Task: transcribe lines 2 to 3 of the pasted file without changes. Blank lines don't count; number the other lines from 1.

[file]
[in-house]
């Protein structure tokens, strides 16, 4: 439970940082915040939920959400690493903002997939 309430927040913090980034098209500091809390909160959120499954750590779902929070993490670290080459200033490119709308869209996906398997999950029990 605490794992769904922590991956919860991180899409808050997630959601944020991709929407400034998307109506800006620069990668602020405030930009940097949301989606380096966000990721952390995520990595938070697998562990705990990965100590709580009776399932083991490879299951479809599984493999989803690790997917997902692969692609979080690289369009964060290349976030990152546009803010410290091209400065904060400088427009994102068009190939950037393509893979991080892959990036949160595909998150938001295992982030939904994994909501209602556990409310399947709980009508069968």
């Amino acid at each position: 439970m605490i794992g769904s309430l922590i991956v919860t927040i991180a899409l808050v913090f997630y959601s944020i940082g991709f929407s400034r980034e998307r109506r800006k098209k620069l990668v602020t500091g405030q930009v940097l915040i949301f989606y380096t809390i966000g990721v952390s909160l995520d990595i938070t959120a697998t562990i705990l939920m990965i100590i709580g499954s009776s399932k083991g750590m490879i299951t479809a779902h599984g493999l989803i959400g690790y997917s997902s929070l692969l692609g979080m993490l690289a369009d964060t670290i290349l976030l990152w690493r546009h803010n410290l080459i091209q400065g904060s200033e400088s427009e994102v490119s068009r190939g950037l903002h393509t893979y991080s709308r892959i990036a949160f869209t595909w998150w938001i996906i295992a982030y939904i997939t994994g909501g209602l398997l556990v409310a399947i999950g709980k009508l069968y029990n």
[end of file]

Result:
């Protein structure tokens, strides 16, 4: 439970940082915040939920959400690493903002997939 309430927040913090980034098209500091809390909160959120499954750590779902929070993490670290080459200033490119709308869209996906398997999950029990 605490794992769904922590991956919860991180899409808050997630959601944020991709929407400034998307109506800006620069990668602020405030930009940097949301989606380096966000990721952390995520990595938070697998562990705990990965100590709580009776399932083991490879299951479809599984493999989803690790997917997902692969692609979080690289369009964060290349976030990152546009803010410290091209400065904060400088427009994102068009190939950037393509893979991080892959990036949160595909998150938001295992982030939904994994909501209602556990409310399947709980009508069968």
């Amino acid at each position: 439970m605490i794992g769904s309430l922590i991956v919860t927040i991180a899409l808050v913090f997630y959601s944020i940082g991709f929407s400034r980034e998307r109506r800006k098209k620069l990668v602020t500091g405030q930009v940097l915040i949301f989606y380096t809390i966000g990721v952390s909160l995520d990595i938070t959120a697998t562990i705990l939920m990965i100590i709580g499954s009776s399932k083991g750590m490879i299951t479809a779902h599984g493999l989803i959400g690790y997917s997902s929070l692969l692609g979080m993490l690289a369009d964060t670290i290349l976030l990152w690493r546009h803010n410290l080459i091209q400065g904060s200033e400088s427009e994102v490119s068009r190939g950037l903002h393509t893979y991080s709308r892959i990036a949160f869209t595909w998150w938001i996906i295992a982030y939904i997939t994994g909501g209602l398997l556990v409310a399947i999950g709980k009508l069968y029990n």